[FFmpeg-user] Unable to produce a yuv444p video that vlc will play back correctly
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Sun Nov 16 22:41:40 CET 2014
Peter Rabbitson wrote:
> I am replying in-line further down, but wanted to to ask a generic
> question, just to make sure I fully understand what is actually going
> In 1997 Intel came up with the MMX instruction set which among other
> things allows in-hardware rgb->422/420 conversion. Since then all
> players default to this on a virtually hardcoded level, and the GUI
> subsystem is expected to convert everything back to rgb (using the
> very same instruction set).
Though it was advertised for multimedia and SIMD is handy I don't
believe it's why yuv is used.
That's from broadcast for bandwidth reasons and given that practically
all "real" video is yuv then it needs converting to rgb if that's what
the display takes.
Using CPU with or without SIMD to do yuv -> rgb is typically last resort
of players as for a long time graphics cards/chips have been able to do it.
> As a result of the MMX success, everything in the digital video world
> *17 years* later is inescapably doing this rgb->yuv->rgb dance, even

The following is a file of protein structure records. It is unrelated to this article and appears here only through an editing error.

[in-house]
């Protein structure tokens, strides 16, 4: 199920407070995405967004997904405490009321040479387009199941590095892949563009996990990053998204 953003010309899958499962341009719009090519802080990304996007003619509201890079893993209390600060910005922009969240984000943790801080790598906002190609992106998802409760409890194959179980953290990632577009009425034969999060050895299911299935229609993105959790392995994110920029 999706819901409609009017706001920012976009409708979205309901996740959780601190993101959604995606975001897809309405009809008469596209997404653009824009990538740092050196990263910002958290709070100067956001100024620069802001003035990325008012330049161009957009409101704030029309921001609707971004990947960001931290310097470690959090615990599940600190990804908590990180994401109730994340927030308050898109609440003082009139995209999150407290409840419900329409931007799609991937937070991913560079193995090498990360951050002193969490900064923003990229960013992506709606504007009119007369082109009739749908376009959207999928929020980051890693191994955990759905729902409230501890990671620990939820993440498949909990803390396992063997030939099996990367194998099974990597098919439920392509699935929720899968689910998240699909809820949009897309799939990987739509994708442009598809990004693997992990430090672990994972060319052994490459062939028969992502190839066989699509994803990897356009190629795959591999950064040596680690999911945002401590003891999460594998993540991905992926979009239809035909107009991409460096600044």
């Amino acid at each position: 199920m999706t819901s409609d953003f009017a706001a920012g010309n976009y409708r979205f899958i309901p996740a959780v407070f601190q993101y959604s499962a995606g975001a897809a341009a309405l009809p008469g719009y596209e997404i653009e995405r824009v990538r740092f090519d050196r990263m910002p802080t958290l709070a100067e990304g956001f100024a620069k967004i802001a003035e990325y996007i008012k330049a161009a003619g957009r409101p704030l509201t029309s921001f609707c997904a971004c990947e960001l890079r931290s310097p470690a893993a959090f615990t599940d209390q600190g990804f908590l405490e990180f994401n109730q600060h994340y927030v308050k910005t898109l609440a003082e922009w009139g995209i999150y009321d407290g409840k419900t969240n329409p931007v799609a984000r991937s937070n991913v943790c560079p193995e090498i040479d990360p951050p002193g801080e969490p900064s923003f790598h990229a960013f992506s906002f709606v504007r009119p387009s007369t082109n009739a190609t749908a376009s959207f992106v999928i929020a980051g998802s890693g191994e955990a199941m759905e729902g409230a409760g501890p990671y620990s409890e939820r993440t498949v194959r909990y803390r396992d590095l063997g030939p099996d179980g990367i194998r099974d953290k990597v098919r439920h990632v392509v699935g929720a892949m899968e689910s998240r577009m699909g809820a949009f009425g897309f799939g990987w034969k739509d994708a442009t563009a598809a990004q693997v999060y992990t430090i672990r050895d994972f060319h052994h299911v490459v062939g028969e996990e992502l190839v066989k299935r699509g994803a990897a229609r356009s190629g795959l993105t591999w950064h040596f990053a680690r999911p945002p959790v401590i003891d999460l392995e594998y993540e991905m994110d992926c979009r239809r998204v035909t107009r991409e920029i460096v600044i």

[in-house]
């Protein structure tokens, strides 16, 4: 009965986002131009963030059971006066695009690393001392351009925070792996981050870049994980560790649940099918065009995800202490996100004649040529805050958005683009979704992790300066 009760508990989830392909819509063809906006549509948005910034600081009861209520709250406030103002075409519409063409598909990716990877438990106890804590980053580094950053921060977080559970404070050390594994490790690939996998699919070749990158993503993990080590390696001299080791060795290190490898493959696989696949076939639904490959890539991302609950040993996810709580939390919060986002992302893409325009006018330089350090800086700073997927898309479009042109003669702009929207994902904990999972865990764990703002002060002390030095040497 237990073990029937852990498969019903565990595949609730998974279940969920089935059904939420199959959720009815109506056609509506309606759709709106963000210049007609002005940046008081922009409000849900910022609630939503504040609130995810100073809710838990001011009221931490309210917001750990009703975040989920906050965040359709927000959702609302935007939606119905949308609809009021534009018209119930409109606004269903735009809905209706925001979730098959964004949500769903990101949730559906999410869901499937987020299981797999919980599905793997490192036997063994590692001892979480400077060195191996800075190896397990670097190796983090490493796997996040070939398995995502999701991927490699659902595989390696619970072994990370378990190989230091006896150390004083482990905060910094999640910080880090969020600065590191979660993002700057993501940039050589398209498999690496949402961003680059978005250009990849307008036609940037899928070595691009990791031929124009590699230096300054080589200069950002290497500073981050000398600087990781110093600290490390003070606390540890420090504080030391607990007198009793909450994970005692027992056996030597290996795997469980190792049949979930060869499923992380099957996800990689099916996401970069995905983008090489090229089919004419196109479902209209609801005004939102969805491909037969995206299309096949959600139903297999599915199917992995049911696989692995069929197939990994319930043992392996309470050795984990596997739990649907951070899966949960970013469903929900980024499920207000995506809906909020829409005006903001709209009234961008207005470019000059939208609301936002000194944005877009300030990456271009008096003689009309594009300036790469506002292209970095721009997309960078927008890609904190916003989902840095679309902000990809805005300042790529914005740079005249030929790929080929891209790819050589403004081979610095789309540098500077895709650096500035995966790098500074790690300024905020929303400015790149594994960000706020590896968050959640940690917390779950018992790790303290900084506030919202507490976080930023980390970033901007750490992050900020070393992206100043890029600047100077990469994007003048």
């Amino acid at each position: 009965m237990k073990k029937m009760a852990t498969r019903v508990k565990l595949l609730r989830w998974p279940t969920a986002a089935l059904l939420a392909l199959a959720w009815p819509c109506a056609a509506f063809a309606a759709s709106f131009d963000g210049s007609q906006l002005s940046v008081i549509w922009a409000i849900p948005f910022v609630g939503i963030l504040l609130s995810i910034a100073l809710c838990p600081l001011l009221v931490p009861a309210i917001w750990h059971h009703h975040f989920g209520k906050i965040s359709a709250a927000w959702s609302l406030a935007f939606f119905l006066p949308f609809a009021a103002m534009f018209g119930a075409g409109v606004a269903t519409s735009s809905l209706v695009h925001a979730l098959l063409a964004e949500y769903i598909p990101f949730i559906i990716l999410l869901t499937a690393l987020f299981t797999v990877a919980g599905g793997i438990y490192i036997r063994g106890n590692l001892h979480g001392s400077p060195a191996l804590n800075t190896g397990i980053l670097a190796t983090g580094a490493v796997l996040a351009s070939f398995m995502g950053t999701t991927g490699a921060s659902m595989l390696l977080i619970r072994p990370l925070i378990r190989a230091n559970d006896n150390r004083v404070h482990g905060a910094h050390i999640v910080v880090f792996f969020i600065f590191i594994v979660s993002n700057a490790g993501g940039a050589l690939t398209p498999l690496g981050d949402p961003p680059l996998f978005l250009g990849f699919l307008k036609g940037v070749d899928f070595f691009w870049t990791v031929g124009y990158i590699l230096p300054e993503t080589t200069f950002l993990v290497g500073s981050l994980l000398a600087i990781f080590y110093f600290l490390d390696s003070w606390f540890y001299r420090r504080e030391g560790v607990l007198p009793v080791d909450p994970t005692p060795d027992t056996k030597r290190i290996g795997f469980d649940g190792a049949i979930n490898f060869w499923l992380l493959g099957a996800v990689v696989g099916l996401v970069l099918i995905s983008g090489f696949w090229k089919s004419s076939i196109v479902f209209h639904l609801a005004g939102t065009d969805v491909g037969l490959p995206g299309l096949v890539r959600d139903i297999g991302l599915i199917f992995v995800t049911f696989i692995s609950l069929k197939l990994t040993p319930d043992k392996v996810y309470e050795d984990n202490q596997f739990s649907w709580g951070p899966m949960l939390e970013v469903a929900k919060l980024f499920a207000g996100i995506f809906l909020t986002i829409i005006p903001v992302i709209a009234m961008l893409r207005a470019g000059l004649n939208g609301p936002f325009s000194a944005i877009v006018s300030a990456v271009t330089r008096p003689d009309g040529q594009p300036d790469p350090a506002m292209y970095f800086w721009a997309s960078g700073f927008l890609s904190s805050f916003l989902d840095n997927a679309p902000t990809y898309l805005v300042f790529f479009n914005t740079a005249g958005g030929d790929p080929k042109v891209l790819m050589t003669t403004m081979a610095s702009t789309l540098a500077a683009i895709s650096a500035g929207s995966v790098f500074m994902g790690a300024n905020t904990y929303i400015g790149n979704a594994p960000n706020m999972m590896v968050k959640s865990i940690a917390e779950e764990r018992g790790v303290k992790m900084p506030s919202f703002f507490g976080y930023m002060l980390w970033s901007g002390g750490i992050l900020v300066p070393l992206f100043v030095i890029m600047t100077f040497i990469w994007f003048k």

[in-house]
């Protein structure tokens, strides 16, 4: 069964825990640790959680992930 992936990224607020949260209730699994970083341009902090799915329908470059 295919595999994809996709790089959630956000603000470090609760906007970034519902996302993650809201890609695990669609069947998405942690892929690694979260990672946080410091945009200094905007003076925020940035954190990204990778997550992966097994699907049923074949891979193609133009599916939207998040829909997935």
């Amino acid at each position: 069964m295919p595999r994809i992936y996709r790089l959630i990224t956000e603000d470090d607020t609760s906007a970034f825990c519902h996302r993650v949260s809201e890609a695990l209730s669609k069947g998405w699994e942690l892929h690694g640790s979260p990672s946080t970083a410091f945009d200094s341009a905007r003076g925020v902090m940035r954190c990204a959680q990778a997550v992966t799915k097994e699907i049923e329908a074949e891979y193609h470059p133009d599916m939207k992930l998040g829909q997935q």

> in the case of 100% correct and complete metadata. This is true for
> all cases including the situation when both the source and the
> destination are operating in the RGB24 colorspace: CGI produced under
> an RGB renderer, to be displayed in a web-browser player, which by
> definition operates on an RGB device.
> Did I get the state of the art about right?
I think the MMX bit is a distraction. It's not impossible for players to
do RGB direct, but you are using mpeg codecs which were really made for
real video/broadcast which is still yuv.
The example of CGI straight to browser is probably not typical, but may
become more so - it's possible that solutions already exist.
Normal CGI as used by broadcast whether overlays or films would be made
so as not to expose subsampling artifacts - eg not using 100% colours
which suffer most AIUI (something to do with working with gamma
corrected vs linear light in addition to the actual res loss).
> You are actually correct - the conversion that took place is 422, not
> 420 as I originally thought.
+1 to vlc some players could go straight for 420 as the lowest common
You can't say that everyone would see the same result though, as it
depends on the hardware/set up of the users machine.
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